"When we come to the last moment of this lifetime and we look back across it, the only thing that's going to matter is 'What is the quality of our love?" - Richard Bach One of the most commonly reported aspects of near-death experiences is the life review, the seeing and re-experiencing of major and trivial events of one's life, sometimes from the perspective of the other people involved. Most say that the single most important lesson they learned is that the actions we think are trivial and unimportant turn out to be the most important, especially ones that involve spontaneous acts of love. While not exactly a life review, in After Life by Hirokazu Koreeda, a group of recently deceased people are asked to look back at their life and choose only one memory from their life that they want to take with them to eternity. The process compels people to look at their life in its entirety and see what worked and what was missing. Set in a dreary barracks-like way station, civil servants meet with those just crossed over to help them choose the experience they want to hold on to. For some, the choice is easy, for others it is difficult. Those that will not or cannot choose are consigned to work in the substation with the newly deceased until they are ready to move on. The counselors work one on one with each individual telling them that they have three days to make their choice. Once a memory is selected, a film crew recreates the memory-- sets are built and the little touches of sights and sounds are selected until the deceased are satisfied that they are witnessing a perfect recreation of their experience. It is that film that they take with them, not the original memory. At first some choose things such as a trip to Disneyland, a sexual encounter, or a memorable bowl of rice but later gravitate toward experiences that are more meaningful. The center of the film revolves around those who are unable to choose. Ichiro Watanabe (Taketoshi Naito) is a 70-year old management consultant who has led an uneventful life and is challenged to find a memory he thinks is worth preserving for all time. To help him in this process, he is allowed to scan through piles of videotapes representing each year of his life. One young man wants to choose a dream instead of an actual event. Another wants to forget his past entirely, and an elderly woman is stuck in the mindset of a nine-year old girl. After Life is the story of the caseworkers as well. Takashi Mochizuki (Arata) has been stuck in limbo because he cannot find any happiness in his twenty-two years until he realizes how his short life deeply affected someone else. His perfect realization also affects a co-worker Shiori (Erika Oda) who has fallen in love with him. After Life is a beautiful and touching film that allows us to reflect on the things that brought us joy in our own life, and to recognize that true happiness lies, not in outward symbols of success, but in giving ourselves to others.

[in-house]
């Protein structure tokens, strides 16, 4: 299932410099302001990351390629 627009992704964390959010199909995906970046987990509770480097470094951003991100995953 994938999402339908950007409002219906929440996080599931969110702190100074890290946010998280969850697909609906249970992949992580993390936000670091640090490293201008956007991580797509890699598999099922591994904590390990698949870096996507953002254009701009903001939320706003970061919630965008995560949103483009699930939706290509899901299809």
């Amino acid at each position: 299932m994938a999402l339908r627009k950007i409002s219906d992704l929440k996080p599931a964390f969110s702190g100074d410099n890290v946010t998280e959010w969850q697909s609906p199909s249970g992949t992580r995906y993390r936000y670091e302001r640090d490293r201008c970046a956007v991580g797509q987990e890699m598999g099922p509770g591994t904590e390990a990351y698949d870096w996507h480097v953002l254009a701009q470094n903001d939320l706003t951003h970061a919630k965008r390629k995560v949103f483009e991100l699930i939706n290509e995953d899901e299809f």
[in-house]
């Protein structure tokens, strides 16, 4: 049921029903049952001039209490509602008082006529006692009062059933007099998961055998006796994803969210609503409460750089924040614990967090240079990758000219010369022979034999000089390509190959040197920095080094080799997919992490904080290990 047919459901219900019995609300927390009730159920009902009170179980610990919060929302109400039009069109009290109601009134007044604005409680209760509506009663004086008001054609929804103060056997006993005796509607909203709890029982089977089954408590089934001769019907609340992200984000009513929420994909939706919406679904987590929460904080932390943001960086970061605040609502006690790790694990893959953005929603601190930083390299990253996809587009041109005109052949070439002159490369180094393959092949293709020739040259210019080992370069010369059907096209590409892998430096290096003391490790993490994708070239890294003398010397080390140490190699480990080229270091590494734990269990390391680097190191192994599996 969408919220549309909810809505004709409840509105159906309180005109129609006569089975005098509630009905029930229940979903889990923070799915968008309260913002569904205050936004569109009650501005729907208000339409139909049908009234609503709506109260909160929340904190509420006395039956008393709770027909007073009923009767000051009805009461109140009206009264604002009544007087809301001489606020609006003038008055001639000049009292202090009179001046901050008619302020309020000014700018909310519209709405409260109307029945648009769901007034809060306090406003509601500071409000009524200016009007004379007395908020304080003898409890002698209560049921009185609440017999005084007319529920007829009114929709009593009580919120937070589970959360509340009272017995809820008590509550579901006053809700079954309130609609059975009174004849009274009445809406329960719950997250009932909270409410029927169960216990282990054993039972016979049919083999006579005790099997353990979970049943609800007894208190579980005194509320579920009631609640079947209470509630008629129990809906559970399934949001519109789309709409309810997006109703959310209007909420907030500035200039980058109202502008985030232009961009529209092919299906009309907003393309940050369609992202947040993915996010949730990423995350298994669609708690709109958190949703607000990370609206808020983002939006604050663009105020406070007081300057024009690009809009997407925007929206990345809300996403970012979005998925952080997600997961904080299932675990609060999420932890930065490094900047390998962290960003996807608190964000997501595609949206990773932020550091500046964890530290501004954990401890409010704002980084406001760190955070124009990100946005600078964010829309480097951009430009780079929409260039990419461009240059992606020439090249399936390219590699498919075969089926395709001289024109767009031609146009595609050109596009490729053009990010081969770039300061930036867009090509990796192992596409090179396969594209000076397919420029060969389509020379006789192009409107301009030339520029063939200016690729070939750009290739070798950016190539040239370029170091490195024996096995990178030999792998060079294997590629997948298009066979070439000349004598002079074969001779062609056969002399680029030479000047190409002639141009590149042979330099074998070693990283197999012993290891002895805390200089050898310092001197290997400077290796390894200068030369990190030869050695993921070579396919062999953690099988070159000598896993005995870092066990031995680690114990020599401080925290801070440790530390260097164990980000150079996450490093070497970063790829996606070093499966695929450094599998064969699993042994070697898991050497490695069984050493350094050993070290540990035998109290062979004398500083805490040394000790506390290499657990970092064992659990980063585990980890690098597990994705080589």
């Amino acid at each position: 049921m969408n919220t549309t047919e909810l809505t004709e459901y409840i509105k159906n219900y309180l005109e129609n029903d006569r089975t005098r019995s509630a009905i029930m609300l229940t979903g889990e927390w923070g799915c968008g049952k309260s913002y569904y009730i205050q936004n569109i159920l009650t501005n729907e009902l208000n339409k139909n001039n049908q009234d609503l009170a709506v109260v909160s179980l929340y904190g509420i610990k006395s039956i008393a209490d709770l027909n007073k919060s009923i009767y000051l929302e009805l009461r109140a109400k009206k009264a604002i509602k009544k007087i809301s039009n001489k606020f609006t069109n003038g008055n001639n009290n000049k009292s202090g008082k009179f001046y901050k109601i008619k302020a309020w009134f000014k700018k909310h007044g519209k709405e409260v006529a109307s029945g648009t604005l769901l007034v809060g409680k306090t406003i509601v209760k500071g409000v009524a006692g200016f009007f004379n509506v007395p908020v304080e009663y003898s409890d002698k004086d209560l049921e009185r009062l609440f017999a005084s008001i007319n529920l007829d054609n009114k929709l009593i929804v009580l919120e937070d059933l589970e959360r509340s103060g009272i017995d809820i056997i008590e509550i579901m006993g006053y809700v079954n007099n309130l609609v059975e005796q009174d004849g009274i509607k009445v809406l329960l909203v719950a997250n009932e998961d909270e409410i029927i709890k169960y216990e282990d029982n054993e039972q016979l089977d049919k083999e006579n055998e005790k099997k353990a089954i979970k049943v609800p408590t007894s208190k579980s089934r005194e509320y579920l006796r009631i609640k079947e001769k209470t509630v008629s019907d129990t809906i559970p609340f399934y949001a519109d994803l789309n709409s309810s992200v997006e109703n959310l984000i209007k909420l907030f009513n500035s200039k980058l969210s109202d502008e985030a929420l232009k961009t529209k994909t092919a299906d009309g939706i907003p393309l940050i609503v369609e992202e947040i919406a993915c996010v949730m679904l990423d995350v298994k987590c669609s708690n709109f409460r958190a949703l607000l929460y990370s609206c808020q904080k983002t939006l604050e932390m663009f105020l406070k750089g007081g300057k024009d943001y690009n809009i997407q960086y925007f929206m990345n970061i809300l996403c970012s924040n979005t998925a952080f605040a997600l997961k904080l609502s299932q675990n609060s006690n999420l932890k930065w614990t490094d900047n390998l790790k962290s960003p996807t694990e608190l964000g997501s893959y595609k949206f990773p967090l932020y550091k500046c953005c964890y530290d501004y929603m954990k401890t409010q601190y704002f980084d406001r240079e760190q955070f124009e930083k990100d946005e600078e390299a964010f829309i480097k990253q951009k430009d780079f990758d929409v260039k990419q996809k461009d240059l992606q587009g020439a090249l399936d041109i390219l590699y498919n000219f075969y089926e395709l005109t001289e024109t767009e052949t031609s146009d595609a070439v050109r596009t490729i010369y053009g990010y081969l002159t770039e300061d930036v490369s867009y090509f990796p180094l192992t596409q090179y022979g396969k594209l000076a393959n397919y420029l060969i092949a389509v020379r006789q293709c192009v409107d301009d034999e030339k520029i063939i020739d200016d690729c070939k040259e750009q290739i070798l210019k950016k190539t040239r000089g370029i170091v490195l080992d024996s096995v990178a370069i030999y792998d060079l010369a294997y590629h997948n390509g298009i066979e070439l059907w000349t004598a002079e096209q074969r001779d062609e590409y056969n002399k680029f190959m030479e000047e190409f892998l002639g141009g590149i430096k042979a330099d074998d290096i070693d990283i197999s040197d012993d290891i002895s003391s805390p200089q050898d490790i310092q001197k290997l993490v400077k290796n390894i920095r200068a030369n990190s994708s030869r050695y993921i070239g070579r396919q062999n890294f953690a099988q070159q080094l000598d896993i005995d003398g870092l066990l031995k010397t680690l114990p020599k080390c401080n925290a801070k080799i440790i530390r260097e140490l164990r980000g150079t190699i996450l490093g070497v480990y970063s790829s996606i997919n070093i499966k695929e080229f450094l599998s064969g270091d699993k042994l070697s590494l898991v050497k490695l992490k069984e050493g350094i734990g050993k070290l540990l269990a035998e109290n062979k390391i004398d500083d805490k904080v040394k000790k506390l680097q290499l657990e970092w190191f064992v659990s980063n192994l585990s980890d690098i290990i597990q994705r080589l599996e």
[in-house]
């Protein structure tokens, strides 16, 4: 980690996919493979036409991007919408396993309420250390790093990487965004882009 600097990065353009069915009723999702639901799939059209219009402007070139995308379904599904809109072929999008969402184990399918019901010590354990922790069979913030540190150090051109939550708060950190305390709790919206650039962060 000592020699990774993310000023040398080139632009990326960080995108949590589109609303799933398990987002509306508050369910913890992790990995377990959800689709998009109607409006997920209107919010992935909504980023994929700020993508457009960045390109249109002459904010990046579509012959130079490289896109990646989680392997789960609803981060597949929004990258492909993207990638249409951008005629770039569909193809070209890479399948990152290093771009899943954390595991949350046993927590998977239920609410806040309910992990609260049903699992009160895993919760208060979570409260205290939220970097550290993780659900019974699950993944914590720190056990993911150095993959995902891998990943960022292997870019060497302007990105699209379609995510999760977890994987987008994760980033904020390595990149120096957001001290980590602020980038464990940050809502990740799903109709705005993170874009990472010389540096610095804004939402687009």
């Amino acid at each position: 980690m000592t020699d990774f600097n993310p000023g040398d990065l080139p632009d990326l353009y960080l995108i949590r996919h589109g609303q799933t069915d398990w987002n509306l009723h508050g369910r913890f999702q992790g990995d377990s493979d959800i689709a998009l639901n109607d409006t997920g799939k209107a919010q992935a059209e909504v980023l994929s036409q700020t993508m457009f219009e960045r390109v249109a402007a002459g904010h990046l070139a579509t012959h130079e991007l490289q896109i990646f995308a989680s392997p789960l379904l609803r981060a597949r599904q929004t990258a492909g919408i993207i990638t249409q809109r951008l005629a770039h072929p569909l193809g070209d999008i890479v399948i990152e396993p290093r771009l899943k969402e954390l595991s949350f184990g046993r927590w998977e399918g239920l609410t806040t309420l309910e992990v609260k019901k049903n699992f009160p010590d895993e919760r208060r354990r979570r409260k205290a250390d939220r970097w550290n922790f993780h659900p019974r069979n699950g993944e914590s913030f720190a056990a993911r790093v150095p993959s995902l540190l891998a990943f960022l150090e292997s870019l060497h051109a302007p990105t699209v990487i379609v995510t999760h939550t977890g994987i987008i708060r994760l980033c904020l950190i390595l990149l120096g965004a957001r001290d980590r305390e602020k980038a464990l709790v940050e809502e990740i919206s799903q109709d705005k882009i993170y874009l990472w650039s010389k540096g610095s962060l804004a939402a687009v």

Reviewed by KFL 9 / 10 / 10